Mana Party leader Hone Harawira says it's the mark of the man that John Key reiterated his commitment to keep coming to Te Tii Marae despite facing abuse alongside Maori ministers.
The Prime Minister's visit yesterday was cut short as a handful of anti-mining protesters led by Wi Popata, who was convicted of assaulting Mr Key in 2009 with his brother John, drowned out speeches.
Politicians such as Education Minister Hekia Parata, Maori Party co-leader Dr Pita Sharples and Waiariki MP Te Ururoa Flavell were targeted by Wi Popata on a loudhailer calling them "John Key's niggers" and telling them not to return to Waitangi.
After the powhiri, Mr Key said not to return would be hypocritical when he had criticised his predecessor, Helen Clark, for avoiding Waitangi's lower marae. "I come to pay my respects to the elders of the marae and at the end of the day I'm just not a Prime Minister that cuts and runs."
He said the decision was made to halt his speech and leave simply because he could not be heard.
"I didn't feel in the slightest bit threatened. There was a very heavy police presence. I'm not angry about the situation. I just see it as a wasted opportunity."
Mr Harawira said he "hated to say it" but he admired Mr Key for choosing to be the "bigger man".
"In my view he is to be respected, that in the face of opposition - some of it quite strident - he chooses to come back year after year."
However, he supported the protesters' rights to have their say, and said those in the public eye learned to deal with taunts, he said.
"Well, 30, 40 years ago we were doing the same thing from exactly the same place. It's not like these people are doing anything new ... It's how they feel.
"When all the key statistics of health, education, justice and employment and welfare show that you have actually gone backwards in the last three years, a little name-calling is to be expected."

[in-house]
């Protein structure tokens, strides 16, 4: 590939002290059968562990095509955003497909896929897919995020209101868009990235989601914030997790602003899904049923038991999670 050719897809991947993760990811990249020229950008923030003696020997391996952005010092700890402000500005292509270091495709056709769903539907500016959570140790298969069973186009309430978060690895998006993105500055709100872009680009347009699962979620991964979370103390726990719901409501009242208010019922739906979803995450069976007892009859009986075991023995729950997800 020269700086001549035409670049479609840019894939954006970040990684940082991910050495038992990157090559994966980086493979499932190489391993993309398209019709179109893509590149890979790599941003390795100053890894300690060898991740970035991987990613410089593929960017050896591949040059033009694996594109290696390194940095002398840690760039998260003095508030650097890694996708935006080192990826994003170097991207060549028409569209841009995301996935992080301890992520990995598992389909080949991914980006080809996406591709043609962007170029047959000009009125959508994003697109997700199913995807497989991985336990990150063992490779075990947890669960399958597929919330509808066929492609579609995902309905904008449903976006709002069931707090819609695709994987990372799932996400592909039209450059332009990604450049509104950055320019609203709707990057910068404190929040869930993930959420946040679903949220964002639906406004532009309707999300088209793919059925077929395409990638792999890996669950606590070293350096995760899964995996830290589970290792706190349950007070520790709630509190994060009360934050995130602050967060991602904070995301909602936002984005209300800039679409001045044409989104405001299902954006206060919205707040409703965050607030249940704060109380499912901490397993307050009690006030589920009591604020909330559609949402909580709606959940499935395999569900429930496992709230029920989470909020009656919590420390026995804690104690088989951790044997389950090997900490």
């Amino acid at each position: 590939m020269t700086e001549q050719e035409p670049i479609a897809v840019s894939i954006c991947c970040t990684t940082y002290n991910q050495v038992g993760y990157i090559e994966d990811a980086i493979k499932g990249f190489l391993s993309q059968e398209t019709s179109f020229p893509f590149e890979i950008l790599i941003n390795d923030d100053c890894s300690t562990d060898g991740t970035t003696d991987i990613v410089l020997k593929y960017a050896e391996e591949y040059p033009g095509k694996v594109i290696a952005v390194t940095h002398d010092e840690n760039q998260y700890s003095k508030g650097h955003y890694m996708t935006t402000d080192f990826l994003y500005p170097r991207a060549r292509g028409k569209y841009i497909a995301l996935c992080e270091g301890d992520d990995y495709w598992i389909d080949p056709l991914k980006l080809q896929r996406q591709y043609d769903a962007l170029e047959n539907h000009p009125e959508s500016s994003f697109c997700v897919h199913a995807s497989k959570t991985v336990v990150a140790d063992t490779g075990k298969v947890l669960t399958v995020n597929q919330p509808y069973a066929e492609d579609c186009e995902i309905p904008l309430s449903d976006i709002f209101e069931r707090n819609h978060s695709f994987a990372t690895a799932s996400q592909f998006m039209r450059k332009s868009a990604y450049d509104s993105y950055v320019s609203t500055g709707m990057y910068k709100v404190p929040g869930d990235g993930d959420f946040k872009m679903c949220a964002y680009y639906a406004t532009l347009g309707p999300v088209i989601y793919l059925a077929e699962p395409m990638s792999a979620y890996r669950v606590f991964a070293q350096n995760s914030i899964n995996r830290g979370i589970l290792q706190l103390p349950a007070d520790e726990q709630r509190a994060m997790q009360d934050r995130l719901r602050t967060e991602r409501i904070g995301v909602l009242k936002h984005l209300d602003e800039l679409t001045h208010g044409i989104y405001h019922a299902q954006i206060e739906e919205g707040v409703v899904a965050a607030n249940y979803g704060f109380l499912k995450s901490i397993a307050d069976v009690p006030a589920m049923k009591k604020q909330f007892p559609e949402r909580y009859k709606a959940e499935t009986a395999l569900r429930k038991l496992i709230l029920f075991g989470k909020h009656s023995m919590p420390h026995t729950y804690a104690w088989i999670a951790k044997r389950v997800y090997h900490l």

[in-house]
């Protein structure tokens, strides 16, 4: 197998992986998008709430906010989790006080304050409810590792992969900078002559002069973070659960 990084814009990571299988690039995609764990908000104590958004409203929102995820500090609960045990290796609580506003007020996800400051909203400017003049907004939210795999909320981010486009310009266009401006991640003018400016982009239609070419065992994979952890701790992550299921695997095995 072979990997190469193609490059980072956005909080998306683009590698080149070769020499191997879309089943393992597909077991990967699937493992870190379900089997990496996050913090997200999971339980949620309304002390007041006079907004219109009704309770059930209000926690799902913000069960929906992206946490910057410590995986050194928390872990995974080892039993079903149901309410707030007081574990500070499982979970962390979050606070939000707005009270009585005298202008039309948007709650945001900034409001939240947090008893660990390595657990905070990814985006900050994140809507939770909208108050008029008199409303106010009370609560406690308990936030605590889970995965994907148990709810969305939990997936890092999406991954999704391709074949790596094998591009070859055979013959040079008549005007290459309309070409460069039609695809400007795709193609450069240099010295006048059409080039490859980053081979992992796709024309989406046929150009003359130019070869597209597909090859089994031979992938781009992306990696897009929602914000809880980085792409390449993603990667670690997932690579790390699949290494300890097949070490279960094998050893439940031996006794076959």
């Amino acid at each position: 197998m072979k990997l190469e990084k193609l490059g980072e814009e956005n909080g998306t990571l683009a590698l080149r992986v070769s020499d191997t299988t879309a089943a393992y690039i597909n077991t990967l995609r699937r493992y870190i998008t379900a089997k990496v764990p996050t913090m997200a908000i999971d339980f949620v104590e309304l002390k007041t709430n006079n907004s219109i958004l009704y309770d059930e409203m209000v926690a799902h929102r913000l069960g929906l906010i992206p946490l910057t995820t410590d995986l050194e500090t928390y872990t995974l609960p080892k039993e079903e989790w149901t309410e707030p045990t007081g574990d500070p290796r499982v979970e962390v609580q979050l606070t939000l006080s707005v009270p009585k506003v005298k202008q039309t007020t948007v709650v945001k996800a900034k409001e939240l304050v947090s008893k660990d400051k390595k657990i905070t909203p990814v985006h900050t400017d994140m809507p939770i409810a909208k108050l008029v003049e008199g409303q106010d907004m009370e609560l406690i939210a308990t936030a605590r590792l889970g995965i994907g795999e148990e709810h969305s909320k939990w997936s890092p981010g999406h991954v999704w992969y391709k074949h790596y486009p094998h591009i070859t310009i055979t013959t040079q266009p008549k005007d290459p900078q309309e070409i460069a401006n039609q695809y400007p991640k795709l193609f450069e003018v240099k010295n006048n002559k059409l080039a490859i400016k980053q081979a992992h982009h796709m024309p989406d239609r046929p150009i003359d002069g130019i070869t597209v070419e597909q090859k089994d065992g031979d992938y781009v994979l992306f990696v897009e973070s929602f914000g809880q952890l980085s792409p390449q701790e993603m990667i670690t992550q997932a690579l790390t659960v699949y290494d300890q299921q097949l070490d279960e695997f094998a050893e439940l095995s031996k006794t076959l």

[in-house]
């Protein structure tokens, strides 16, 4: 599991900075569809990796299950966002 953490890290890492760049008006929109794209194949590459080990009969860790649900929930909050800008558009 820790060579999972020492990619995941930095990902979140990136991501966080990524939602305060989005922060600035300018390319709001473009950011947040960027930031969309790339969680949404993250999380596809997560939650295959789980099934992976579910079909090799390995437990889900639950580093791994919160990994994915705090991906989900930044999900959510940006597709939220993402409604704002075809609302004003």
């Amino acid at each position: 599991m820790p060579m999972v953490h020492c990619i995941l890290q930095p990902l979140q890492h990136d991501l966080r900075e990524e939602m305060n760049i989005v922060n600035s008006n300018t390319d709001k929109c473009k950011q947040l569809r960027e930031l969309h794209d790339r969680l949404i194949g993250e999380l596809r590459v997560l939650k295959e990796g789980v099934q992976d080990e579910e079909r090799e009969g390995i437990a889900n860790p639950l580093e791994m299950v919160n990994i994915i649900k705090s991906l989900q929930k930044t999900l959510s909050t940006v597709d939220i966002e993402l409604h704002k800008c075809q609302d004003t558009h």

Dr Sharples said he was hurt at being personally targeted, especially when he had put his "job on the line" over the deletion of a Treaty clause from pending legislation.
He also fired a broadside at Mana Party protesters, who also disrupted the powhiri from outside the marae grounds.
New Zealand First leader Winston Peters was sitting with Ngapuhi speakers on the marae as surging protesters tried to force their way onto the forecourt.
They were held back, largely by Maori wardens. One, Rawiri Nathan, held three back as police aided other wardens.
A news photographer left with a bloody forehead after his camera was pushed into his face.
Mr Peters and Ngapuhi kaumatua condemned the protesters' actions.
"I thought the way the protesters behaved was a disgrace because this is a national celebration day," the NZ First leader said. "Protest is always legitimate but not when it's carried on at the expense of the freedoms and rights of the rest of the people here."
Through the noise, Ngapuhi speaker John Komene welcomed Mr Key. Afterwards, he told the Herald he was sick that a small number of protesters could disrupt the whole powhiri.
"I was disgusted with these young people doing that. This sort of stuff [protesting on the marae] all finished long ago and now they're starting it up. They're trampling on the kaumatua and the tikanga of the marae."
Mr Komene said police told him they would arrest the protesters. "I said, 'No, please don't.' But next time I want them to take the loudspeaker off [them] to stop that screaming."
The country's top Maori police officer, Superintendent Wally Houmaha, called the protest "disgraceful" and the "height of rudeness", but said no one would face charges.
Ngapuhi leaders needed to do something about the Popata brothers, he said, because on a private marae, police could step in only if personal safety was threatened.